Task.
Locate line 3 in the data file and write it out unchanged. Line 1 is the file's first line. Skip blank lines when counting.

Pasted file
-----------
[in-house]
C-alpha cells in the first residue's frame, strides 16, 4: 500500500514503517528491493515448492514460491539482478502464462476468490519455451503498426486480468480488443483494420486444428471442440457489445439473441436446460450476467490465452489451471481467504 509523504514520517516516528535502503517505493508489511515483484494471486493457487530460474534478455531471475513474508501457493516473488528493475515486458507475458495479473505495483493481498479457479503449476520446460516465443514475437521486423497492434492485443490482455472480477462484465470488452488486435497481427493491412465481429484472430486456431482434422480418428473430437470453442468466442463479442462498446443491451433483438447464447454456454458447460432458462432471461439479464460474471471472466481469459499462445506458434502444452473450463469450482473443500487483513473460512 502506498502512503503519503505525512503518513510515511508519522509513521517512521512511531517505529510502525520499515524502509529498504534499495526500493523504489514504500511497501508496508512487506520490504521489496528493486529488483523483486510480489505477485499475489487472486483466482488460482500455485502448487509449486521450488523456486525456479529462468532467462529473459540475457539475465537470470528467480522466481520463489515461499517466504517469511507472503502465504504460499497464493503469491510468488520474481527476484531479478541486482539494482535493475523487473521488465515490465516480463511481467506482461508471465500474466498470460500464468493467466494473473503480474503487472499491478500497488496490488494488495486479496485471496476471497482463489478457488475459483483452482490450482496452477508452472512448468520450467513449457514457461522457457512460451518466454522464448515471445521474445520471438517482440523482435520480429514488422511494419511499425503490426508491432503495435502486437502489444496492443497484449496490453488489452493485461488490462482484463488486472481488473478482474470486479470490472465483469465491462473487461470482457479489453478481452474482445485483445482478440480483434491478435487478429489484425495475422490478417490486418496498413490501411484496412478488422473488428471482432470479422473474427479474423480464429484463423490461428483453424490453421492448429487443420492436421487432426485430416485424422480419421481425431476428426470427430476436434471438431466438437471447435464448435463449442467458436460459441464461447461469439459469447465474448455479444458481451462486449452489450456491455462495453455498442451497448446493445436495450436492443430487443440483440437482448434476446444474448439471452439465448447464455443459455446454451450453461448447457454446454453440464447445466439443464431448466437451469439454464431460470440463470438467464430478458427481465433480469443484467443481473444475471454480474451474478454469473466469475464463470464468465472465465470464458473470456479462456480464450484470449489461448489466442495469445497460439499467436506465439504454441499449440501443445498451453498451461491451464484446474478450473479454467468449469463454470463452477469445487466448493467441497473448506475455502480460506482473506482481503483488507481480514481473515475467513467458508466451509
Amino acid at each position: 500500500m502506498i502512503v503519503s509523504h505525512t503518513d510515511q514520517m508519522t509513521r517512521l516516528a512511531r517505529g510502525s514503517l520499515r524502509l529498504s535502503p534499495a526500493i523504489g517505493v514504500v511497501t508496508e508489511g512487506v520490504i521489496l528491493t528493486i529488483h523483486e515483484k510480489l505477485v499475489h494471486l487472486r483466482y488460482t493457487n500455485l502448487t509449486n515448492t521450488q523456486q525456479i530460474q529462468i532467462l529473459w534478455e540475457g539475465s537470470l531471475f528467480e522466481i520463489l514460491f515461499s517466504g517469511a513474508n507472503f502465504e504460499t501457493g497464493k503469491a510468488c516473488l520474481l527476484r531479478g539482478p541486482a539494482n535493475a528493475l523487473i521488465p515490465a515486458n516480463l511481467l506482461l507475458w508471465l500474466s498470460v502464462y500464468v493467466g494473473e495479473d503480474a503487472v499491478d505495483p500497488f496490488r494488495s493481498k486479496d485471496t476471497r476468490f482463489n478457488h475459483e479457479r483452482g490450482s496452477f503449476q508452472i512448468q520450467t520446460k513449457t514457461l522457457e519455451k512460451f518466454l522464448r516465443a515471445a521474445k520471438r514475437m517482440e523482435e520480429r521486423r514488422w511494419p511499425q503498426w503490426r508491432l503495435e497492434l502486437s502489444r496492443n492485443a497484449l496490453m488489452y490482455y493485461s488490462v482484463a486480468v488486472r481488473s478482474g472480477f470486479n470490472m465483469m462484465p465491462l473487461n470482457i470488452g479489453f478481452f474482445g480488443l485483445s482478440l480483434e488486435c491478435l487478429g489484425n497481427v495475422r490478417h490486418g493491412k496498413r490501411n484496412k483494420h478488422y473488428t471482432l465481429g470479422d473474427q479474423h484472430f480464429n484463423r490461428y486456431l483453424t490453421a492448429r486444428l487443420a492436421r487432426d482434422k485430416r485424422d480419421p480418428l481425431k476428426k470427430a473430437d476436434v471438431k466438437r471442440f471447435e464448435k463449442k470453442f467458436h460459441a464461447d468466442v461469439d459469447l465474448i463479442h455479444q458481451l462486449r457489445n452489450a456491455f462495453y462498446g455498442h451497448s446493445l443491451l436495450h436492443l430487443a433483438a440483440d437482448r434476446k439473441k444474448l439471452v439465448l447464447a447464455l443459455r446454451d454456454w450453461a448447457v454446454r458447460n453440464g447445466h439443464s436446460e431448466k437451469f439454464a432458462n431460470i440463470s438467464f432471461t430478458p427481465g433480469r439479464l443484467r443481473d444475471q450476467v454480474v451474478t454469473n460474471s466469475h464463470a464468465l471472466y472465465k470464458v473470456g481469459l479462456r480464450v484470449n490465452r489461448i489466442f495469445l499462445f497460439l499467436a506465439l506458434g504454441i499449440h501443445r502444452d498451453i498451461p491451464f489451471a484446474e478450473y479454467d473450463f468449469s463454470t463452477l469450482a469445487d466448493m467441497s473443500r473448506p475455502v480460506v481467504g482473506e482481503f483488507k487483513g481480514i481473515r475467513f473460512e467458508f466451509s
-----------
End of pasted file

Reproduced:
Amino acid at each position: 500500500m502506498i502512503v503519503s509523504h505525512t503518513d510515511q514520517m508519522t509513521r517512521l516516528a512511531r517505529g510502525s514503517l520499515r524502509l529498504s535502503p534499495a526500493i523504489g517505493v514504500v511497501t508496508e508489511g512487506v520490504i521489496l528491493t528493486i529488483h523483486e515483484k510480489l505477485v499475489h494471486l487472486r483466482y488460482t493457487n500455485l502448487t509449486n515448492t521450488q523456486q525456479i530460474q529462468i532467462l529473459w534478455e540475457g539475465s537470470l531471475f528467480e522466481i520463489l514460491f515461499s517466504g517469511a513474508n507472503f502465504e504460499t501457493g497464493k503469491a510468488c516473488l520474481l527476484r531479478g539482478p541486482a539494482n535493475a528493475l523487473i521488465p515490465a515486458n516480463l511481467l506482461l507475458w508471465l500474466s498470460v502464462y500464468v493467466g494473473e495479473d503480474a503487472v499491478d505495483p500497488f496490488r494488495s493481498k486479496d485471496t476471497r476468490f482463489n478457488h475459483e479457479r483452482g490450482s496452477f503449476q508452472i512448468q520450467t520446460k513449457t514457461l522457457e519455451k512460451f518466454l522464448r516465443a515471445a521474445k520471438r514475437m517482440e523482435e520480429r521486423r514488422w511494419p511499425q503498426w503490426r508491432l503495435e497492434l502486437s502489444r496492443n492485443a497484449l496490453m488489452y490482455y493485461s488490462v482484463a486480468v488486472r481488473s478482474g472480477f470486479n470490472m465483469m462484465p465491462l473487461n470482457i470488452g479489453f478481452f474482445g480488443l485483445s482478440l480483434e488486435c491478435l487478429g489484425n497481427v495475422r490478417h490486418g493491412k496498413r490501411n484496412k483494420h478488422y473488428t471482432l465481429g470479422d473474427q479474423h484472430f480464429n484463423r490461428y486456431l483453424t490453421a492448429r486444428l487443420a492436421r487432426d482434422k485430416r485424422d480419421p480418428l481425431k476428426k470427430a473430437d476436434v471438431k466438437r471442440f471447435e464448435k463449442k470453442f467458436h460459441a464461447d468466442v461469439d459469447l465474448i463479442h455479444q458481451l462486449r457489445n452489450a456491455f462495453y462498446g455498442h451497448s446493445l443491451l436495450h436492443l430487443a433483438a440483440d437482448r434476446k439473441k444474448l439471452v439465448l447464447a447464455l443459455r446454451d454456454w450453461a448447457v454446454r458447460n453440464g447445466h439443464s436446460e431448466k437451469f439454464a432458462n431460470i440463470s438467464f432471461t430478458p427481465g433480469r439479464l443484467r443481473d444475471q450476467v454480474v451474478t454469473n460474471s466469475h464463470a464468465l471472466y472465465k470464458v473470456g481469459l479462456r480464450v484470449n490465452r489461448i489466442f495469445l499462445f497460439l499467436a506465439l506458434g504454441i499449440h501443445r502444452d498451453i498451461p491451464f489451471a484446474e478450473y479454467d473450463f468449469s463454470t463452477l469450482a469445487d466448493m467441497s473443500r473448506p475455502v480460506v481467504g482473506e482481503f483488507k487483513g481480514i481473515r475467513f473460512e467458508f466451509s